In a first for Charlotte Pride, a historically Black church hosts its annual interfaith service


For more than a decade, St. Luke Missionary Baptist Church has welcomed members of Charlotte’s LGBTQ+ community. So when Pastor Clifford Matthews was asked to host this year’s interfaith service to kick off Charlotte Pride, his response was simple.

“It’s about time,” he said.

In doing so, St. Luke became the first historically Black church in Charlotte to ever host the event, which began in 2011.

This year’s service, which was held last Sunday, took place amid growing concern among some LGBTQ+ people. The Supreme Court’s decision that stuck down Roe v. Wade, which for nearly 50 years had guaranteed women a constitutional right to abortion services, left some in the gay community fearful that same-sex marriage rights could suffer the same fate.

Matthews, meanwhile, sees another narrative worth discussing.

“Anybody who is even a casual observer of the Black church understands that there is somewhat of a dividing line as it pertains to LGBTQ+ rights,” he said.

A tense history

A common theme among clergy who spoke at the interfaith service was finding acceptance in religious spaces.

Debra Hopkins, a trans woman who leads Essentials For Life Ministries, recalled that, after a long period of strife in her life, she was told by a friend that “God still loves you.”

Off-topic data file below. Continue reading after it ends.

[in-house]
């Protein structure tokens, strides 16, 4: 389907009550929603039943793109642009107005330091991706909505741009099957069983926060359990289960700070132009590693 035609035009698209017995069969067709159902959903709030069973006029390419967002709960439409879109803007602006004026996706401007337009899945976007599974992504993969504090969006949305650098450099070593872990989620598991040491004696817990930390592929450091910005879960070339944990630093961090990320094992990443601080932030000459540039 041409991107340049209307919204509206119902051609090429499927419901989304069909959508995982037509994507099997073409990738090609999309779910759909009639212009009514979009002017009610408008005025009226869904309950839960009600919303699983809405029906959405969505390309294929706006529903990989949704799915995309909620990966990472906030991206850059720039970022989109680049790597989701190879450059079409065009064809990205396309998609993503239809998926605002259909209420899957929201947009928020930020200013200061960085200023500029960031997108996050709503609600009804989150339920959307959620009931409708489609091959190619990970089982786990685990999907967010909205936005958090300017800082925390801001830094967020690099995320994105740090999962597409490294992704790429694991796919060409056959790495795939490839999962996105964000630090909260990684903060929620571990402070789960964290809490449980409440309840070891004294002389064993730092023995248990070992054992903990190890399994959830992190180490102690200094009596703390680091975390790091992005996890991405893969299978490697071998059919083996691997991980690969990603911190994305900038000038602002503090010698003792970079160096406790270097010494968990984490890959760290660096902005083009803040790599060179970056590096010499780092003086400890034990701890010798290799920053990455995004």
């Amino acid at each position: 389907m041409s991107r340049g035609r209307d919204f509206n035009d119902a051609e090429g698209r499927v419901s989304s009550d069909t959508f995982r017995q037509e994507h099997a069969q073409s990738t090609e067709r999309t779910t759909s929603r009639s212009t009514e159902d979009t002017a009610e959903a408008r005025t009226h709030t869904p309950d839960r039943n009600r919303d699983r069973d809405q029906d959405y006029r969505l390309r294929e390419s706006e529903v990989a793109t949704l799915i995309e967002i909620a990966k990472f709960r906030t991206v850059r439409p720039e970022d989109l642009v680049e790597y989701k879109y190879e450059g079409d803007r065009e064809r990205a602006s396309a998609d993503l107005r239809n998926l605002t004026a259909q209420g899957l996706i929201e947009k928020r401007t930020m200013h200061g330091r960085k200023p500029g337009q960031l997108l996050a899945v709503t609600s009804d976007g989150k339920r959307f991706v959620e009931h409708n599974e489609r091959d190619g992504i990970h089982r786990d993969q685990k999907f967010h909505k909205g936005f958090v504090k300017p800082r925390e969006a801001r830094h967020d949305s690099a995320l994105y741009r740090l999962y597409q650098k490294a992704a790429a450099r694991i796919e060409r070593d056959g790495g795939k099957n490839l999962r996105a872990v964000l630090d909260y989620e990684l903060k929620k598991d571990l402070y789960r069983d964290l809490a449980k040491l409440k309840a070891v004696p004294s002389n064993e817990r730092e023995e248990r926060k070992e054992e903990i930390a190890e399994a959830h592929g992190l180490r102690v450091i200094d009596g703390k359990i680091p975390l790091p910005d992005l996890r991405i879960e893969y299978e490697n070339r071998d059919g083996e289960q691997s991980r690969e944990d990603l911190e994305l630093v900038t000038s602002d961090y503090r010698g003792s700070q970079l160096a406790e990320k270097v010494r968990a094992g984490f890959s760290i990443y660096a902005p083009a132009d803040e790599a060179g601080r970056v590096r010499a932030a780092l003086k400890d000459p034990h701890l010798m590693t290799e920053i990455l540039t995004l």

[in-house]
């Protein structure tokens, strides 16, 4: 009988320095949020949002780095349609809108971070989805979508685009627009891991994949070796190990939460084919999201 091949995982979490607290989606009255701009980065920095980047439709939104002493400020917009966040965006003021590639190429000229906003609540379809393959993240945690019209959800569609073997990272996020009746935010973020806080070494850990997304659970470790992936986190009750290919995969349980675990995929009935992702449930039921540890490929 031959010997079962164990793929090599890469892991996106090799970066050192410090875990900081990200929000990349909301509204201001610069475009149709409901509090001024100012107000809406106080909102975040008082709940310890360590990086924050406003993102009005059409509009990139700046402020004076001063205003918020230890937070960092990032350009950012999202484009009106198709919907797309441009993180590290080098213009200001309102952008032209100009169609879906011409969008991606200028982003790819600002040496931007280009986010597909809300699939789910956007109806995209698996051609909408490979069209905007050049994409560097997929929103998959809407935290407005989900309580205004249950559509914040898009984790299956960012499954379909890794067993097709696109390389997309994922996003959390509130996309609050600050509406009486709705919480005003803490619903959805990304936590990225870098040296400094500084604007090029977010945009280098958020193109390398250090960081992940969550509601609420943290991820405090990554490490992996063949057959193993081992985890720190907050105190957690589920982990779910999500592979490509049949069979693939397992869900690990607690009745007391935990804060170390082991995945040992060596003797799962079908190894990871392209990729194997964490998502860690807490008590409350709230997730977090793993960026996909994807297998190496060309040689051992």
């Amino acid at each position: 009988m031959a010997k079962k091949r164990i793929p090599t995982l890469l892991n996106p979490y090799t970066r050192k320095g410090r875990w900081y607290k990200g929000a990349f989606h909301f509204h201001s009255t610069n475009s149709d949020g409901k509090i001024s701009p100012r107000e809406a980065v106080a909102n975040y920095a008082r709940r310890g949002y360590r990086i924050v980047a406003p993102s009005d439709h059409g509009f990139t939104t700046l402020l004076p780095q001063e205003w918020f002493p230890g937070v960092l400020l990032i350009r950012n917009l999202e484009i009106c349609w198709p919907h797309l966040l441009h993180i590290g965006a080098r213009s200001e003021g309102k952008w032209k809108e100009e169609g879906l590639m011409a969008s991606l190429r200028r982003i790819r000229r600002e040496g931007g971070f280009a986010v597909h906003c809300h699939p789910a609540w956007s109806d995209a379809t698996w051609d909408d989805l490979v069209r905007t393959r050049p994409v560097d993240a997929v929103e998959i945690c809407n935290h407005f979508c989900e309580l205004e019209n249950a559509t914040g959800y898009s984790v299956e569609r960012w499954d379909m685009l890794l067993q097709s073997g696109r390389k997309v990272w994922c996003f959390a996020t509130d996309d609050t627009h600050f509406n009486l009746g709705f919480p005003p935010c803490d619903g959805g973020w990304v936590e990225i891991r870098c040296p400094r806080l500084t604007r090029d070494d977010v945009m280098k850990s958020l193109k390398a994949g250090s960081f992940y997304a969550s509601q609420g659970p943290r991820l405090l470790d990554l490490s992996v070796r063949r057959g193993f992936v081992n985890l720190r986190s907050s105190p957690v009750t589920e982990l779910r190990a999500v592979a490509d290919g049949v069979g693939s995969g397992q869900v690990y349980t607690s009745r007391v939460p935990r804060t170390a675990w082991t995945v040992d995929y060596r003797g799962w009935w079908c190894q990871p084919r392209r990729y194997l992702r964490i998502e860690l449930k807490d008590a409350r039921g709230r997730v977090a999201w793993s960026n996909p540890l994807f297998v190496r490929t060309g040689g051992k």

“It meant the world to me, but it didn’t mean anything at all,” said Hopkins, who had grown up in church and spent decades preaching.

“I knew God loved me,” she said. “But I found myself in a situation where all of whom I thought were God’s children had abandoned me.”

Matthews, who said he was called to ministry at age of 14, has been St. Luke’s pastor for 23 years. In that time, the 72-year-old church has hosted at least seven same-sex marriages — six of which Matthews officiated.

When the church officially identified as pro-LGBT in 2010, many members left, Matthews said, but those who stayed were dedicated.

Joyce Norman, a member of the St. Luke congregation since 1988, said she attended the interfaith service to “see what it’s about.”

“We are all human,” said told QCity Metro.

Ryan Mijumbi traveled from Gastonia to attend the service, which he watch virtually last year because of the pandemic. He said it was encouraging to see older adults speaking and facilitating the event.

Finding a home

Matt Comer, Charlotte Pride’s communications director, said the organization began holding the annual interfaith service because of the difficulty LGBTQ+ people have finding a “home” in faith communities.

Charlotte Pride held its first interfaith service in 2011 with a gathering of just 50 people, Cormer said. Since then, no Black church had hosted the event.

“That leaves out and could send a message of exclusion to a significant portion of our community in Charlotte,” he said.

The Black Lives Matter movement, Comer said, prompted Charlotte Pride to ask, “How can we be better?”

It’s not just Black faith leaders who are missing from the interfaith service, said Mohammed Jibriel of Belk Chapel and a member of the Charlotte Pride interfaith team.

“This is the harsh reality,” he said. “Charlotte Pride has been doing this work for years and has failed to secure a Muslim scholar to come to this event.”

Matthews, who had participated in previous Charlotte Pride-related activities, including the festival and parade, said he remains optimistic.

“The issue of LGBTQ+ inclusion is major,” he said. “But things are changing.”





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